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Matters v. Commonwealth

February 1, 1952

MATTERS
v.
COMMONWEALTH



Cammack

CAMMACK, Chief Justice. David Matters was sentenced to prison for life on a charge of armed robbery. On this appeal he contends that (1) a peremptory instruction should have been given in his favor; (2) the court erred in the admission of evidence of a previous conviction for robbery and in failing to admonish the jury as to the purpose for which the evidence was admitted; and (3) the Commonwealth's Attorney made improper and inflammatory remarks in his closing argument to the jury.

The robbery which Matters was charged with committing, along with two companions, occurred on March 25, 1946. He was indicted in December, 1950. Matters proved by three close relatives that he was in Pittsburgh on March 25, 1946. He produced an unsigned automobile operator's Learner Permit with his name typed on it, which was issued in Pittsburgh on March 25, 1946. This permit showed that it expired June 29, 1946. He produced also his identification card for Unemployment Compensation (referred to in the record as rocking chair money) showing that he drew a payment for the week ending March 26, 1946 in Pittsburgh. Only the Commonwealth's witness, Shockey, manager of the store which Matters was charged with robbing, positively identified Matters. He said Matters was the one who poked a gun in his ribs while the other parties took the money from the cash register. One other witness for the Commonwealth thought Matters was one of the robbers and another witness identified Matters as having been in a store in Huntington, West Virginia, during the afternoon of March 25. This witness said however that Matters had on a gabardine suit at that time whereas Mr. Shockey said he was wearing a pin striped suit. During the cross-examination and re-examination of Matters, the Commonwealth introduced a photograph of him taken shortly after the store was robbed in Ashland and at which time he was in prison in Ohio. This photograph showed that Matters was wearing a pin striped suit, however it bore an Ohio number of identification.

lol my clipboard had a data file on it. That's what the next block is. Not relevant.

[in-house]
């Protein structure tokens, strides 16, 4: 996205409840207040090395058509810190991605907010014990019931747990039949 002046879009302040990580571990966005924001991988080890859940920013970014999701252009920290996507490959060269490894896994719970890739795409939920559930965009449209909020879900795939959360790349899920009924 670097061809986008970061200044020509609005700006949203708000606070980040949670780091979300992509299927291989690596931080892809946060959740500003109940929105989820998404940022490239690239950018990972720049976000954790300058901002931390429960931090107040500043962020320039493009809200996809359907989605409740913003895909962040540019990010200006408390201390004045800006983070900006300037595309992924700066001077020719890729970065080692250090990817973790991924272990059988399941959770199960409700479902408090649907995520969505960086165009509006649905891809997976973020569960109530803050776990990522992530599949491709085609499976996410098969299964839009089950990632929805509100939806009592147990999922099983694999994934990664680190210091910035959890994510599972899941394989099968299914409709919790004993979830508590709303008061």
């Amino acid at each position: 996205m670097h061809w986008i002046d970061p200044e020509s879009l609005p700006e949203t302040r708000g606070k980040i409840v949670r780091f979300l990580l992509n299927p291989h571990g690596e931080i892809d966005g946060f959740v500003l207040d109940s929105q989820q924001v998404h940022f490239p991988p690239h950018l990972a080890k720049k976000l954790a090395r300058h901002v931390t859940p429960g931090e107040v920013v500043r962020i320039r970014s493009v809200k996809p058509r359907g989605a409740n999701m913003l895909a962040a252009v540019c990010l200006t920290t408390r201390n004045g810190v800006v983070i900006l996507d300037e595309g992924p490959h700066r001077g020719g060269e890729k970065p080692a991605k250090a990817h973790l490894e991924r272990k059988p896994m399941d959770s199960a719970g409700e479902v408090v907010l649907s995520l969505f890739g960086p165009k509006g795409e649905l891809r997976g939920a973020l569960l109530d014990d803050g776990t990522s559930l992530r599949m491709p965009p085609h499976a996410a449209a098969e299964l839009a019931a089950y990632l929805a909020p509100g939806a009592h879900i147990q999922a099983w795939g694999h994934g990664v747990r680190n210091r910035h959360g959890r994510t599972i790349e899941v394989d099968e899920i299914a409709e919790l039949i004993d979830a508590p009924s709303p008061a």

In urging that he was entitled to a peremptory instruction Matters insists that it was error to permit the introduction of the photograph and also that the record evidence and the testimony of witnesses showing that he was in Pittsburgh on the 25th and 26th of March, coupled with the evidence of the Commonwealth as to his identity, entitled him to a directed verdict of not guilty. We cannot concur in this conclusion. There was Mr. Shockey's positive evidence that Matters was the one who poked a pistol in his ribs while the store was being robbed.

The second contention presents a more serious problem. The questions asked Matters on cross-examination about his conviction of a previous felony were admissible. Quillen v. Commonwealth, 275 Ky. 158, 120 S.W.2d 1047; Smith v. Commonwealth, Ky., 245 S.W.2d 584. However, since objections to the questions were made it was the duty of the court to admonish the jury as to the purpose for which the evidence was admissible. Bond v. Commonwealth, 236 Ky. 472, 33 S.W.2d 320; Smith v. Commonwealth, Ky., 245 S.W.2d 584. In the Smith case we commented on the statement in the case of Allen v. Commonwealth, 302 Ky. 546, 195 S.W.2d 96, to the effect that the failure of the court to give the proper admonition under such circumstances is not reversible error where on the whole record it was not prejudicial to the accused. The case at bar is clearly one, principally because of the conflicting evidence as to Matters' identity, where it was prejudicial error to the accused not to give the proper admonition. In view of the circumstances under which evidence as to a former conviction of an accused is admissible it seems to us that the better rule would be to hold that reversible error had been committed when the proper admonition was not given unless it be shown on the whole record that such failure was not prejudicial.

Because of the identification number on the photograph the court should have admonished the jury that it was admissible only for the purpose of identifying Matters as one of those engaged in the robbery.

In his argument to the jury the Commonwealth's Attorney commented on Matters' conviction of robbery in Ohio as though the evidence was admissible without qualification. This he should not have done. Fry v. Commonwealth, 259 Ky. 337, 82 S.W.2d 431.

Judgment reversed with directions to set it aside and for proceedings consistent with this opinion.

19520201

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